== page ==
Streaming Review

The Mitchells vs. the Machines review – a charming and frenetic delight

The latest from Lord and Miller is a hilarious and hyperactive modern adventure that really will win over the entire family

Here is a relentlessly funny and hyperactive family adventure that seems to explode off the screen with the force of a digital tornado. It's the latest animated feature from producing team Phil Lord and Christopher Miller, who spun similar magic ensuring The LEGO Movie was less obvious capitalist product and more work of inspired genius, and recently gave Spider-Man a new lease of life with the head-spinning Into the Spider-Verse.

The Mitchells vs. the Machines, helmed by directing duo Michael Rianda and Jeff Rowe, finds a similarly frantic tone to those works, though leans even more heavily into the internet's all-consuming impact on basically everything, spinning a yarn whose very contemporary, meme-heavy vibe is guaranteed to please both kids and adults alike, though for very different reasons. Blending 2D and 3D animation with some live-action thrown in for good measure, it offers a likeable surface level story about the power of family alongside a meta-narrative that asks insightful questions about big tech's place in our future.

Plot-wise, think The Incredibles, if the Incredibles didn't possess superpowers and the baby was a dog. The Mitchells are yet another family thrown into a highly explosive situation (a robot apocalypse) that's utilised as a platform for them to work through their inner conflicts – most of which stems from the tug of war between teen daughter Katie (Abbi Jacobson) and her dad, Rick (Danny McBride), a blend of Mr. Incredible and Parks and Rec's Ron Swanson. Katie can't wait to escape her “weird” family, while Rick frets that her plans for the future – namely to go off to film school in L.A. to become a director – will fall through just like his own, leaving her jaded and disappointed.

Desperate to rekindle their bond before she moves away, Rick decides to take Katie and the rest of the family, including super positive mom Linda (Maya Rudolph), dinosaur-obsessed brother Aaron (Rianda), and Monchi, their loveable pug, on the great American road trip. Unfortunately, it's at this point that a sentient AI, wronged by its techbro creator (Eric Andre) and memorably voiced by Olivia Colman, decides to imprison the world's population using an army of super robots. It's left to the haphazard and ill-prepared Mitchells to invert the android armageddon.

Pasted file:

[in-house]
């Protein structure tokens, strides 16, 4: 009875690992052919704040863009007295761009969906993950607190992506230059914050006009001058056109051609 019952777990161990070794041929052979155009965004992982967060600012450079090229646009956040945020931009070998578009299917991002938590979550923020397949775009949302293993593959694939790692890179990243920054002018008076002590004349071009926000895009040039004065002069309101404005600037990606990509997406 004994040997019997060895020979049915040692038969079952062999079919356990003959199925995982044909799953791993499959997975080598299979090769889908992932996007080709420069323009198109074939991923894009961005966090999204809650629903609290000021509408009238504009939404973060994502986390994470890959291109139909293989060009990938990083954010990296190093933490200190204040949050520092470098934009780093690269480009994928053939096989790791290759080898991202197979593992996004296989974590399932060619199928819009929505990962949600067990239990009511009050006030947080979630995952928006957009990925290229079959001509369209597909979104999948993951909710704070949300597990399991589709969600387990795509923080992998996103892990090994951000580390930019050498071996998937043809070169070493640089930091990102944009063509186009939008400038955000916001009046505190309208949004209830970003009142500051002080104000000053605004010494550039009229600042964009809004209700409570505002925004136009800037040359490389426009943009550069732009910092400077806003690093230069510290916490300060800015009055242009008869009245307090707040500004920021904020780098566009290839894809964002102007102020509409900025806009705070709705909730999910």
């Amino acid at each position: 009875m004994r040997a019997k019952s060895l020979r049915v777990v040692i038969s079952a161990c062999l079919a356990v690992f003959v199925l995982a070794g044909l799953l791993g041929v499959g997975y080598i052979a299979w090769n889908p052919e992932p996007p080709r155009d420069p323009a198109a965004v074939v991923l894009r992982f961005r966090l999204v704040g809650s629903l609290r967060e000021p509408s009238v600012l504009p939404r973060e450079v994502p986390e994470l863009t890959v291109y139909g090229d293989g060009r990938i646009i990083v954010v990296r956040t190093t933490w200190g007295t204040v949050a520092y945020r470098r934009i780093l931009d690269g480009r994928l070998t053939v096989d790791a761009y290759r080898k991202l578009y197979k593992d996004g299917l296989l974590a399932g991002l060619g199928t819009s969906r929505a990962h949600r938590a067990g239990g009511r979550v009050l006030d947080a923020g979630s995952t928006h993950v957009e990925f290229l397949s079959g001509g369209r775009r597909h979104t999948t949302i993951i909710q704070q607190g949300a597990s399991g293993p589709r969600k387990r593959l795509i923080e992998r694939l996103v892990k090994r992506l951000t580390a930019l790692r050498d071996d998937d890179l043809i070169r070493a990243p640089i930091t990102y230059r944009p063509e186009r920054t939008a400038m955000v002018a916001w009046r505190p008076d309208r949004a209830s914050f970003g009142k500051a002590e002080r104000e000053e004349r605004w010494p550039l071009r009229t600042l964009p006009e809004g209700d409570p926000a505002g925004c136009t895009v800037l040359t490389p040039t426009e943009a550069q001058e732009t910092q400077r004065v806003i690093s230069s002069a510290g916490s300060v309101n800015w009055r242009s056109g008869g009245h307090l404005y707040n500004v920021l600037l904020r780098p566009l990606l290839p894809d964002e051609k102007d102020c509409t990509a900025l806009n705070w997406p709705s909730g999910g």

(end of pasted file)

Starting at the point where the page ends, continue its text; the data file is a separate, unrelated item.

In what could have proven Emoji Movie-level disastrous, The Mitchells vs. the Machines swallows the breadth of modern internet culture and spits it back out with a frenetic mix of unapologetic silliness and surprising intelligence. The movie doesn't preach that “screens are bad,” but lightly hints that time spent away from them now and again might be good for our human relationships (there's a certain irony to the fact that this is a Netflix film, of course, whose entire model depends on their keeping us glued to our screens).

Through a combination of fast-pacing and use of scribble-like graphics that appear on screen, there's a real push to create a movie that taps directly into the hyperactive feel of today's very online world. Instead of talking around platforms like Instagram and YouTube (or setting up obvious, cringeworthy stand-ins), the film makes explicit reference to them. It should all be very annoying and jarring, but instead it feels refreshing for an animated film to address these well-known entities by name. And while many of the best gags revolve around the growing technological divide between kids and their parents, it's never patronising; most of the parents here are addicted to their phones, too.

None of the endless riffing on pop culture would work if the movie didn't find funny and inventive ways to actually ponder on big tech and artificial intelligence – fortunately, the hit factor among the jokes is remarkably high, especially for a movie outside of the Disney/Pixar canon. Best of all, things you thought could no longer be funny find a new lease of life within the film's anarchic framework. That goes especially for what is arguably the film's best scene, which reunites us with one of the '90s most iconic toys in a truly hilarious and demented fashion. For the dads, there's also a very good joke about a Journey album cover.

While the assault of offbeat and self-referential Lord/Miller-esque gags does come to define the picture, the movie is also heartfelt and charming, never losing sight of its well-rounded characters – the voice cast is universally top-notch – amongst the beautifully choreographed action, inventive visual flourishes, and clever callbacks. If it's slightly too long (a minor complaint), The Mitchells vs. the Machines never quite outstays its welcome because the company it keeps is so great. It's the best and, given a last minute mention of its lead protagonist's queerness as a statement of fact, arguably most progressive animated film in ages.

The Mitchells vs. the Machines is now streaming on Netflix.

Where to watch

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